Sophie Calle is one of my creative heroes, an artist of tremendous intelligence, charm, wit and drive. Calle not only chooses the road less traveled, she actually invents the road first, and then heads out on it. Intuition provides traffic signals and directions, and she carries her ideas until they reach their natural end.
An example; from a project in Paris in 1983. Libération, the Paris newspaper, offered her space for a series during the summer months. She proposed to write a daily story based on the life of a man she had never met, but whom she invented by talking to people who knew him.
The backstory: Calle had found an address book, copied it and returned it to its owner anonymously. Then she started interviewing the owner’s contacts, and concocted an interpretation of his life as seen through their eyes (his gardener, lawyer, friends, etc.). She referred to her character only as Pierre D. Keeping his identity secret, she didn’t contact him about the project. Early on she learned he was out of the country on an extended trip. Here was her green light, she said, and out she set on her road.
Pretty bold, right? A little crazy maybe. Questionable ethics you might say. In a talk at the Art Institute recently, Calle described how she navigated these attitudes and more. Unfortunately, Pierre D. eventually sued her.
As she said: “He was very angry. And I did feel bad about it, yes. I was disappointed. All his friends were willing to speak to me about this man. They were all sure that he would love the project.”
In the process of interviewing his contacts, Calle said she felt herself falling in love with her subject. She was interested in his ideas, she liked his friends, they laughed at the same things, everything he liked she also liked. She started to believe that when he came back to Paris he would fall into her arms in love. That’s not how it worked out, she said – when someone you love sues you, it’s pretty upsetting.
“… I didn’t see it coming. So I felt very guilty, although my commitment to a project is stronger than my sense of guilt.”
While the series unfolded, it was popular among Libération readers. But when Pierre D. returned, he was outraged. He published a denunciation in Libération, accusing the paper of violating his privacy. He revealed his identity and attacked Calle. He insisted that Libération publish nude photographs of her as retaliation, an invasion of her privacy. Calle told the Art Institute audience that this retaliation was a bit ridiculous to her. She was working as an exotic dancer in Paris at the time, in another of her exploratory projects.
Calle said she was intrigued by Pierre D.’s choice to expose his identity, and also by the response of her readers. People who’d previously been fans of the series turned against it, expressing they felt betrayed. Those who’d disliked it became fans. Judgements were passed about her ethics and integrity.
Prior to introducing this work, Calle had described it as the most difficult work she would share that evening. That’s a profound statement coming from a woman whose works include “Take Care of Yourself”, an extended project in which 107 women analyze, from a variety of professional perspectives, a callous email sent to Calle by a former lover breaking off their relationship, and “Rachel-Monique” an intimate experience centering on her mother’s death that includes a film of her mother’s last moment.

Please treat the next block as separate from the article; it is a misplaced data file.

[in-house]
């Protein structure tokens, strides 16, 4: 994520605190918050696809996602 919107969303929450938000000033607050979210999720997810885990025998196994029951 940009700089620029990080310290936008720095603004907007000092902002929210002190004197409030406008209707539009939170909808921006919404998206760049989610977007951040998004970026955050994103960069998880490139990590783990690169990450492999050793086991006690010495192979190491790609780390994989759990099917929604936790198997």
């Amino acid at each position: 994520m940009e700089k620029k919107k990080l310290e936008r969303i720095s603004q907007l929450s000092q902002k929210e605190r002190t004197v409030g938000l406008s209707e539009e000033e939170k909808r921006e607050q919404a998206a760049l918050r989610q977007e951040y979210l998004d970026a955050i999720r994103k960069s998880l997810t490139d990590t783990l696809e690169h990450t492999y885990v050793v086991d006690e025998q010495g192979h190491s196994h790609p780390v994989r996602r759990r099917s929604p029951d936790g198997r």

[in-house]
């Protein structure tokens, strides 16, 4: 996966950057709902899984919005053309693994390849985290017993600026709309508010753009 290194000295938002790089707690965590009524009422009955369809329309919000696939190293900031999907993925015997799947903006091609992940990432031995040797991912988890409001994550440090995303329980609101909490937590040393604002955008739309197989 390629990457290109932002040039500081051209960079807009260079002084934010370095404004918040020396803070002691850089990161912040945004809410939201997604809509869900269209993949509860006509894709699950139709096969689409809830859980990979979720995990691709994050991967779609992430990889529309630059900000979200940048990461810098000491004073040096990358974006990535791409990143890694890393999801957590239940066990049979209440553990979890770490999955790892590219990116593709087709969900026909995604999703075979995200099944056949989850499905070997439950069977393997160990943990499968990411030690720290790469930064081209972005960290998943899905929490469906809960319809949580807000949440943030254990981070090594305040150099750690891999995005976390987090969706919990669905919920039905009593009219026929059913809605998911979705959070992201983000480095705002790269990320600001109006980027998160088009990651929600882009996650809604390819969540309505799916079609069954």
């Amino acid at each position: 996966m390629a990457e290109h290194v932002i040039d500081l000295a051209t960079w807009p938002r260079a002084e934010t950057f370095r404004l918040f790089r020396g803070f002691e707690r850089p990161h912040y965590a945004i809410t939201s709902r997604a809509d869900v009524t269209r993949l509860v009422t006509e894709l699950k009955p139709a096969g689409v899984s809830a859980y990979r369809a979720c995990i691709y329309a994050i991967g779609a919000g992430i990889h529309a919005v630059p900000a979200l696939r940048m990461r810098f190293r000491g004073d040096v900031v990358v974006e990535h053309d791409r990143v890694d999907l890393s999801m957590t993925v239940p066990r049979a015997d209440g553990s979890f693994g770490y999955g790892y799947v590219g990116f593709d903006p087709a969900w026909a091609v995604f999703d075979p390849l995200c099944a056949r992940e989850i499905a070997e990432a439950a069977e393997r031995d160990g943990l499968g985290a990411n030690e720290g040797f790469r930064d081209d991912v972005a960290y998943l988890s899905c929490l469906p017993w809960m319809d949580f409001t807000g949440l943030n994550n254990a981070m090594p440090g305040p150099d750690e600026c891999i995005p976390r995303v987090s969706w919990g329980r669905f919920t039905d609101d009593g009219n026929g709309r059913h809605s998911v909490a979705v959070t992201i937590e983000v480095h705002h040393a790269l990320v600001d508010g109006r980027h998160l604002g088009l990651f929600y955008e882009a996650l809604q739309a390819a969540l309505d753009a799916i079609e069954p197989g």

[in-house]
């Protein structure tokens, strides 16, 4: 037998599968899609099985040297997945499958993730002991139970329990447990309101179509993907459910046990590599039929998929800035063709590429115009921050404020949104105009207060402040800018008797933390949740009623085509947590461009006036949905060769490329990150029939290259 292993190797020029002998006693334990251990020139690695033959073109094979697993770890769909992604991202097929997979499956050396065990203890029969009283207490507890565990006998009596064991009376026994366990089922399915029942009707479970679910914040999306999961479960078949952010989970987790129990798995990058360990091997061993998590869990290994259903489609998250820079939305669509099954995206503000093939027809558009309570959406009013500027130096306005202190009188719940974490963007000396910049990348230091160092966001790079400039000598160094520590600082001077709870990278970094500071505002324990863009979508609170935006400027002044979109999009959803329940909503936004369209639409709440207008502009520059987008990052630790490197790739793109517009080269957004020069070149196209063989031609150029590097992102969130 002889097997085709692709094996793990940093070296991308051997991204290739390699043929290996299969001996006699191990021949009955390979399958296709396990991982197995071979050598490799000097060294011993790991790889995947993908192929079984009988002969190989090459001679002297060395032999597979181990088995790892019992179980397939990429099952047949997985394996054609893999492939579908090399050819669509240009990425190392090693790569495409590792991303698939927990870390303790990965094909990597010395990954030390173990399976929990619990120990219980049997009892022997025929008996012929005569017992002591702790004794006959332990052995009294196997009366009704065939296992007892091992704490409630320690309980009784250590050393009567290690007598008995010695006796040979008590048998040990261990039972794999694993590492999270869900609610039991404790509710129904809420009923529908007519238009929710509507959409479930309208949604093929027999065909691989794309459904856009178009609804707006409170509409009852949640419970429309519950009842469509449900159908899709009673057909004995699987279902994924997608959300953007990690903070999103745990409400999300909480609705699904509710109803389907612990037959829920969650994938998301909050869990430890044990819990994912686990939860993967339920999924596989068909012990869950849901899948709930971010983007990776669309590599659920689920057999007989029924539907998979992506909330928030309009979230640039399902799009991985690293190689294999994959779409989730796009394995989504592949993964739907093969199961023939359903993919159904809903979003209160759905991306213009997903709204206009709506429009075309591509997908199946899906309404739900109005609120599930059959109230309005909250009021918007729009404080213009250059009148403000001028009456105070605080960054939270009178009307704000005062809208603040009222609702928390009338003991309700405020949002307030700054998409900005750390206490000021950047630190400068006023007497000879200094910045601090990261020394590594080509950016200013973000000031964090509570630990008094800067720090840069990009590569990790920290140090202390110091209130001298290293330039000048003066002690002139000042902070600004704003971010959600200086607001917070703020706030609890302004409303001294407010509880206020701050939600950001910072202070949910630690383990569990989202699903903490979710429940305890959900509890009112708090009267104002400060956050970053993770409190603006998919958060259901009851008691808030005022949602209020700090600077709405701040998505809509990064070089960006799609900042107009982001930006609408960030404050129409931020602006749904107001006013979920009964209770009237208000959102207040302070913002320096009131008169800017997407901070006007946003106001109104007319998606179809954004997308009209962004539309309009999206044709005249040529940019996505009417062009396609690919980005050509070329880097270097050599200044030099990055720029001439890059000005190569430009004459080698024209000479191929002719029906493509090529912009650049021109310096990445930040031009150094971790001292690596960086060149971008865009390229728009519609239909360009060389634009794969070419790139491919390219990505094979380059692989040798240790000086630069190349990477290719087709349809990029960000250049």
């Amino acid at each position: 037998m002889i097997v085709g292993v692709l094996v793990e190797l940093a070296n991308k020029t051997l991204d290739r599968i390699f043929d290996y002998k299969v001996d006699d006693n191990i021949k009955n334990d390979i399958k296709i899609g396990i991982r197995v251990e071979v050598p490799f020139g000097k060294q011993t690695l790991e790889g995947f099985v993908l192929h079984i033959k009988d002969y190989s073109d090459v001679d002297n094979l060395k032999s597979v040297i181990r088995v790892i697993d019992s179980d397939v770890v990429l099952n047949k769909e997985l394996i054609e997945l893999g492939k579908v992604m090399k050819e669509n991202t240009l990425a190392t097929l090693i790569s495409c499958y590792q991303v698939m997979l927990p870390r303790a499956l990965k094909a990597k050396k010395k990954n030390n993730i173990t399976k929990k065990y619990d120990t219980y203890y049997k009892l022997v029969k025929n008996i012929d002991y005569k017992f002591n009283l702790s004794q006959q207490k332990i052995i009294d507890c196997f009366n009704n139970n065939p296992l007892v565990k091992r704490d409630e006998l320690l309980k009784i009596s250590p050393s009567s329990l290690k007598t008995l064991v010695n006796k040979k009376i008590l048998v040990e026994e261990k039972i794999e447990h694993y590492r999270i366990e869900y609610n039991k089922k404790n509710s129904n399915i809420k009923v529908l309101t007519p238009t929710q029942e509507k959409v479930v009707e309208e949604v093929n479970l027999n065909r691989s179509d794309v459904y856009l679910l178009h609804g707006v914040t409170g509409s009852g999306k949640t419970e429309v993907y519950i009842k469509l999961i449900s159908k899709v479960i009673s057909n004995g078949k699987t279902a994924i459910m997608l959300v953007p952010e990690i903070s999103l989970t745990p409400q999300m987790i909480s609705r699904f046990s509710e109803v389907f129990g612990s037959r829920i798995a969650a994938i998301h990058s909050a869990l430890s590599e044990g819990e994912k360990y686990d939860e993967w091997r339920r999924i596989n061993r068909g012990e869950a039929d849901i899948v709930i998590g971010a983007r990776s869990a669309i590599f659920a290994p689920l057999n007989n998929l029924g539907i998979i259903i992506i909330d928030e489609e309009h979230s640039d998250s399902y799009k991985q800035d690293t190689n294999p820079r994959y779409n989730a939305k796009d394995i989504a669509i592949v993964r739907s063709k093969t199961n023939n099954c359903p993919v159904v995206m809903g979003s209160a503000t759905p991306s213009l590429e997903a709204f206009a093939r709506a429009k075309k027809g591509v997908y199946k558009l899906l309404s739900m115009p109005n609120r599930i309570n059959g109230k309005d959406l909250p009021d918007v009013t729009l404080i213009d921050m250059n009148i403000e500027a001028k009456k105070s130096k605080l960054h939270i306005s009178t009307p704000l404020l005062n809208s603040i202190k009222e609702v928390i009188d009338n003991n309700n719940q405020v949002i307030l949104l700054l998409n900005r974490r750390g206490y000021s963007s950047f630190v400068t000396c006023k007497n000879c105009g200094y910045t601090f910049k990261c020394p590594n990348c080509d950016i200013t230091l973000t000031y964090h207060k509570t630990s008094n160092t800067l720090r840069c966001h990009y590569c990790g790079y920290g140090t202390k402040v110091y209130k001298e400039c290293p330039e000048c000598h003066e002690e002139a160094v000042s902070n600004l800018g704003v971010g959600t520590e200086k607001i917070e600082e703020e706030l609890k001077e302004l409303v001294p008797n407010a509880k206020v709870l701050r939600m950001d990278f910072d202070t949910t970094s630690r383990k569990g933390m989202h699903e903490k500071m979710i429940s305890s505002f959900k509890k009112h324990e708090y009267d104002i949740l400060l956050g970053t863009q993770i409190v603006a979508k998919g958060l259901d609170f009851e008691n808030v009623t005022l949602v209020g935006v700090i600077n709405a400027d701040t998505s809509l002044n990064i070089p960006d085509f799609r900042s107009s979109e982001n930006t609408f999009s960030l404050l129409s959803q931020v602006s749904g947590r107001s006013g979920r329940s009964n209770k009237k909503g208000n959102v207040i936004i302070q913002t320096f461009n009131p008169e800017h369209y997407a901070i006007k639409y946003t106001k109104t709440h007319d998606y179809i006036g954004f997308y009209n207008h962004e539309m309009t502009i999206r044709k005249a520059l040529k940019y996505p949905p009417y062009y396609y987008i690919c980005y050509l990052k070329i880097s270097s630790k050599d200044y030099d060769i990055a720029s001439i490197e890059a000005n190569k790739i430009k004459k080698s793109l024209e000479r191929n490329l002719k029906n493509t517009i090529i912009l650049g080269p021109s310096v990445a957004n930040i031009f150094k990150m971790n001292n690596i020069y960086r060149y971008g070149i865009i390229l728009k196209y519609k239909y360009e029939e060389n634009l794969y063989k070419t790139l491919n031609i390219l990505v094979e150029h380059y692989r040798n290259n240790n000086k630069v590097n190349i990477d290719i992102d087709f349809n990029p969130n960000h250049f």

But at the end of the Libération piece, Calle said, she was disturbed to realize she had made enemies among people she didn’t even know.
As a result of this upsetting situation, Calle developed a new project. She interviewed people who had been born blind, asking them to describe their vision of beauty. Then, she set out to make a photograph of the beauty they described.
“I met people who were born blind. Who had never seen. I asked them what their image of beauty was.”
The first person she spoke with described beauty as an unending scene – a vision without limit. She made a photograph of the horizon at the sea. Again, this encounter was a signal to her; a message to follow these visions indefinitely.
“The most beautiful thing I ever saw is the sea, the sea going out so far you loose sight of it.”
Calle talked with 23 people for the project. She made a portrait of each person. Exhibited, the photographs rest on shelves of varying heights and length. Each one framed, they perch, leaning against the wall. One shelf carries the portrait. An adjacent shelf holds the visions; sometimes one, sometimes multiple images in a range of sizes. In the final conversation for the project, Calle met a man who told her he didn’t have a vision of beauty. Here, his portrait rests on its shelf. Next to it, an empty shelf. The red light; a signal to Calle that the piece was complete.
Sophie Calle’s works are challenging. They are audacious and funny. Even as they push against limits of propriety and are sometimes intrusive, they are also trusting; genuinely curious, and respectful. Her audacity is an inspiration. In it there is humor, the willingness to take personal risk, and gentle irreverence for social norms.
The trust part is kind of magical. There’s an element of fluxus in it; in the way she sets up situations, a game that starts with an idea, establishes internal rules, and then follows them.
“I’m not obsessive,” she says, “but I am rigorous. If I have decided that there is this rule or that rule then I am very committed. I don’t get bored. I think I have an ability because I believe in the construction of the idea. If it’s a good idea then it’s exciting.”
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If you enjoyed this, check this out: “Les Blank’s films of people and place”